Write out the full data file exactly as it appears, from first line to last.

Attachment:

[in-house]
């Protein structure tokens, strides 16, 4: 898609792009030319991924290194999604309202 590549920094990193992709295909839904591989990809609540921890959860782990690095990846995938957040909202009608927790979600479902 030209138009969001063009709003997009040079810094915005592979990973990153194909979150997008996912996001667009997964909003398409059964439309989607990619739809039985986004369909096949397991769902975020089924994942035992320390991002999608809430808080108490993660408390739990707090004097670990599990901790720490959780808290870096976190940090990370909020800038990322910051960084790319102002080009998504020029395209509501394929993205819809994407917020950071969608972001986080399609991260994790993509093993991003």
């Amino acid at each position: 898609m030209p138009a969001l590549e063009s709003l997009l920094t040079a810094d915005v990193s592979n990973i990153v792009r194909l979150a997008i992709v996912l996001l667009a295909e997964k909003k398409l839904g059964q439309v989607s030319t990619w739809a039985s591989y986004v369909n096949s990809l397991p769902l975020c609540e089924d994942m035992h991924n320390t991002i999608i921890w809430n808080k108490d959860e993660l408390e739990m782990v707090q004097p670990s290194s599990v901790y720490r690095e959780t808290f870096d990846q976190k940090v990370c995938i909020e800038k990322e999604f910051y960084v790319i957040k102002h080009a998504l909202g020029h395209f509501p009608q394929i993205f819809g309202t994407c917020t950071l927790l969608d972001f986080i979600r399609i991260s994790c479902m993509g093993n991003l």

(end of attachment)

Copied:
[in-house]
């Protein structure tokens, strides 16, 4: 898609792009030319991924290194999604309202 590549920094990193992709295909839904591989990809609540921890959860782990690095990846995938957040909202009608927790979600479902 030209138009969001063009709003997009040079810094915005592979990973990153194909979150997008996912996001667009997964909003398409059964439309989607990619739809039985986004369909096949397991769902975020089924994942035992320390991002999608809430808080108490993660408390739990707090004097670990599990901790720490959780808290870096976190940090990370909020800038990322910051960084790319102002080009998504020029395209509501394929993205819809994407917020950071969608972001986080399609991260994790993509093993991003």
């Amino acid at each position: 898609m030209p138009a969001l590549e063009s709003l997009l920094t040079a810094d915005v990193s592979n990973i990153v792009r194909l979150a997008i992709v996912l996001l667009a295909e997964k909003k398409l839904g059964q439309v989607s030319t990619w739809a039985s591989y986004v369909n096949s990809l397991p769902l975020c609540e089924d994942m035992h991924n320390t991002i999608i921890w809430n808080k108490d959860e993660l408390e739990m782990v707090q004097p670990s290194s599990v901790y720490r690095e959780t808290f870096d990846q976190k940090v990370c995938i909020e800038k990322e999604f910051y960084v790319i957040k102002h080009a998504l909202g020029h395209f509501p009608q394929i993205f819809g309202t994407c917020t950071l927790l969608d972001f986080i979600r399609i991260s994790c479902m993509g093993n991003l």